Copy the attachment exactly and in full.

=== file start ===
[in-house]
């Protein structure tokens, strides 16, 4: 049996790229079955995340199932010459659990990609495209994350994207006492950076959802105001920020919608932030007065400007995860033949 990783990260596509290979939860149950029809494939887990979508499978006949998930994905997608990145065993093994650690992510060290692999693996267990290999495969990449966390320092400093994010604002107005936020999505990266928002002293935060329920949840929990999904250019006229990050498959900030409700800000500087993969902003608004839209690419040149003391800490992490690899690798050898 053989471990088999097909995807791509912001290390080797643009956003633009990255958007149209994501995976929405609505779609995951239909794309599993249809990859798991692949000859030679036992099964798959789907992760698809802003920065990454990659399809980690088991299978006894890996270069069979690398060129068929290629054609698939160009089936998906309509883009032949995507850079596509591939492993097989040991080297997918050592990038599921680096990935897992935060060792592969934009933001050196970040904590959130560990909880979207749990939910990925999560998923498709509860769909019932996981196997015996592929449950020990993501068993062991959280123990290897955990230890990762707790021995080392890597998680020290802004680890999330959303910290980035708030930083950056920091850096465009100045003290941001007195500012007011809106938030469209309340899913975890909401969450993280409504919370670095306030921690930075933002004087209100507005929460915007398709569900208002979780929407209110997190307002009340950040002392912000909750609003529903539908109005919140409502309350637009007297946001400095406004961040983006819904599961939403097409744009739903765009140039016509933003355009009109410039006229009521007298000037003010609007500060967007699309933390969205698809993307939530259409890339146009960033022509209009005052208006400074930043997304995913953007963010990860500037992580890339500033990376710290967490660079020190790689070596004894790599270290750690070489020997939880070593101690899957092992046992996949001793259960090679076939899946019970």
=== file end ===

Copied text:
[in-house]
């Protein structure tokens, strides 16, 4: 049996790229079955995340199932010459659990990609495209994350994207006492950076959802105001920020919608932030007065400007995860033949 990783990260596509290979939860149950029809494939887990979508499978006949998930994905997608990145065993093994650690992510060290692999693996267990290999495969990449966390320092400093994010604002107005936020999505990266928002002293935060329920949840929990999904250019006229990050498959900030409700800000500087993969902003608004839209690419040149003391800490992490690899690798050898 053989471990088999097909995807791509912001290390080797643009956003633009990255958007149209994501995976929405609505779609995951239909794309599993249809990859798991692949000859030679036992099964798959789907992760698809802003920065990454990659399809980690088991299978006894890996270069069979690398060129068929290629054609698939160009089936998906309509883009032949995507850079596509591939492993097989040991080297997918050592990038599921680096990935897992935060060792592969934009933001050196970040904590959130560990909880979207749990939910990925999560998923498709509860769909019932996981196997015996592929449950020990993501068993062991959280123990290897955990230890990762707790021995080392890597998680020290802004680890999330959303910290980035708030930083950056920091850096465009100045003290941001007195500012007011809106938030469209309340899913975890909401969450993280409504919370670095306030921690930075933002004087209100507005929460915007398709569900208002979780929407209110997190307002009340950040002392912000909750609003529903539908109005919140409502309350637009007297946001400095406004961040983006819904599961939403097409744009739903765009140039016509933003355009009109410039006229009521007298000037003010609007500060967007699309933390969205698809993307939530259409890339146009960033022509209009005052208006400074930043997304995913953007963010990860500037992580890339500033990376710290967490660079020190790689070596004894790599270290750690070489020997939880070593101690899957092992046992996949001793259960090679076939899946019970």